French writer Henri de Grossouvre is an outspoken idealist who, in his 2001 book “Paris-Berlin-Moscow”, asserts that France, Germany and Russia need to ally for the benefit of a “Greater Europe”. The book was so popular it was later translated to Italian in 2004 and then Serbian later in 2014.
He released “For a European Europe, an avant-garde to break the deadlock” in 2007 and this book very much invokes the beliefs about French nationally identify and the state of Europe that were held by French WW2 hero and President Charles de Gaulle, which also led him to identify as “Gaullian” in his political beliefs.
Later, he launched the book “The Eurodistrict Strasbourg Ortenau, the construction of the real Europe / Der Eurodistrikt Strassburg-Ortenau, Konstruktion eines lebendigen Europa” which is bilingual in German and French languages.
Henri de Grossouvre lives near the French border in German village that allows him to exist in both cultures and travel to Paris at his convenience. His is also a practitioner of other activities like running, cycling and competitive table tennis.
He answered some of our questions about his writing style and books.
Can you explain your writing process and how your ideas develop?
The three books I have released and all of my published articles regarding international relations/geopolitics focus on three main arguments:
- There is a significant opportunity and advantage in a closer economic and political partnership between France, Germany and Russia.
- An avant-garde is needed to revive European culture.
- That Federalism and Regionalism need to be applied at the national stage.
These points are linked to each other and are very much informed by the experiences and lessons I had during my educational journey through central-eastern Europe. Having learnt the local languages and being engrossed in their cultures helped me to feel more like a true European.
I based a lot of my writing around a topical real-word headline and connect it with the knowledge/material that I already have. I followed this process for all my books and the fact the issues they speak about are still relevant shows how intertwined they are to the fate of Europe.
Where there any surprising lessons during the development of “Paris-Berlin-Moscow’?
I discovered, to my surprise, that I had allies on all side of the political spectrum, including socialists and communists. I also learnt that many parties which some would say have a “Gaullist” ideology don’t necessarily agree with my “Guallian” perspective, and that there is a difference between the two.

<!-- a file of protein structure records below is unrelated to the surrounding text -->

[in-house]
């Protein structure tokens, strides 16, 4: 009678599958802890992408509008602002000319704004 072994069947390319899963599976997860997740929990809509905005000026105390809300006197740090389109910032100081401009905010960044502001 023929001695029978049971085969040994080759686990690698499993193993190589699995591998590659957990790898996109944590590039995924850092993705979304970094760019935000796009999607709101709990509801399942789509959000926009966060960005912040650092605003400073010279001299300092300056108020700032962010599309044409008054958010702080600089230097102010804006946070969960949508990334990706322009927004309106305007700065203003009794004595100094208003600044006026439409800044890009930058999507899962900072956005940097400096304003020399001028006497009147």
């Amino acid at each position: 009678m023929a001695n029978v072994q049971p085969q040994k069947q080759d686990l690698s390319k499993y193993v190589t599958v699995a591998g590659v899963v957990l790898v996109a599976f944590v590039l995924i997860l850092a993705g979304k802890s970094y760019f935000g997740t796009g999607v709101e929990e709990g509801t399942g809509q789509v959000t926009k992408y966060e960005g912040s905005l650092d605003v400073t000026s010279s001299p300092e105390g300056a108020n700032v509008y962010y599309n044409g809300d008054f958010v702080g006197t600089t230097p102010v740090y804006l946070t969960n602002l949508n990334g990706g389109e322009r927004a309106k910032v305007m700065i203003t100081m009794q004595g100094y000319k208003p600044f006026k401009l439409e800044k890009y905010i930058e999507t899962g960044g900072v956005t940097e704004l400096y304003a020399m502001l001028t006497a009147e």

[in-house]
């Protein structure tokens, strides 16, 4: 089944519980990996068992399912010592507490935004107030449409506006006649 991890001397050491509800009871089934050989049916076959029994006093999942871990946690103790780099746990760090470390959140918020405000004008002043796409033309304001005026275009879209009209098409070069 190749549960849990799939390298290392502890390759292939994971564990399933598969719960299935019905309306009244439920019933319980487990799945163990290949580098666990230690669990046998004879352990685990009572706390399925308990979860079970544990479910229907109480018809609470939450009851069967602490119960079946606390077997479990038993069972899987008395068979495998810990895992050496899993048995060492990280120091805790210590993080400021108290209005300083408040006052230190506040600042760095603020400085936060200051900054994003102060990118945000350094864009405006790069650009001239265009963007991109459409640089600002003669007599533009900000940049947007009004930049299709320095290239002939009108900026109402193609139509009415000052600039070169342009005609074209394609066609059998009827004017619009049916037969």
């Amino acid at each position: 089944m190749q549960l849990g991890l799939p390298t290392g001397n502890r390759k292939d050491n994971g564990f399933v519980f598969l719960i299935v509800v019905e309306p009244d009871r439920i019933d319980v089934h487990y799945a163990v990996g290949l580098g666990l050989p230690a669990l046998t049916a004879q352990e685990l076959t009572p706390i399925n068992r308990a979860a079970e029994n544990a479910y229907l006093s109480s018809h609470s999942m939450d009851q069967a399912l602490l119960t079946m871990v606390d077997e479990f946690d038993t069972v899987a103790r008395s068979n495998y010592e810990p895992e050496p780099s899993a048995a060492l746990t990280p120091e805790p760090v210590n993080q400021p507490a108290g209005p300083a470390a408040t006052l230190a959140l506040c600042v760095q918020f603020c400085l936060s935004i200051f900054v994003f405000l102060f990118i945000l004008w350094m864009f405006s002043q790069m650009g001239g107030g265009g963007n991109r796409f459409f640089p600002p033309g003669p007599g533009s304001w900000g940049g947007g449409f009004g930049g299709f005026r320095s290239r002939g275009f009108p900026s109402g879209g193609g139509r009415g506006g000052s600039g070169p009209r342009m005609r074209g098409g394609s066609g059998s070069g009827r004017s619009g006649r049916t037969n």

What was the inspiration that lead to the creation of “Paris-Berlin-Moscow”?
I have always had a strong interest in German and Russian history/culture even though I have very strong lineage in France. In an article I tried to define my position of “Gaullism” and this was picked up by the campaign of presidential candidate Jean-Pierre Chevènement. They wanted me to write a policy brief on the economic problem of Europe, but I instead develop my book instead based on Jean-Pierre Chevènement’s ‘Paris, Berlin, Moscow’ argument he had advocated.
What is the main purpose of your book “Paris-Berlin-Moscow”? What should readers know?
The book is all about discussing and demonstrating the potential for stronger ties between the three traditional power centres of mainland Europe. The argument goes into the geographical and political advantages of this kind of partnership.
The ultimate goal is to make Europe more powerful and taken more seriously on the world-stage. Many Europeans resent the fact that, since the Second World War, we have not had the same influence over the world and even what happens within our own borders. It is about developing, securing and advocating the political identity of Europe and Europeans.
What have you gained from the feedback on your first book?
I have gained many valuable friends and networked with people/groups who share points of agreement with me. I’ve had many people reach out to me so that my work could be translated for the benefit of their readers/students.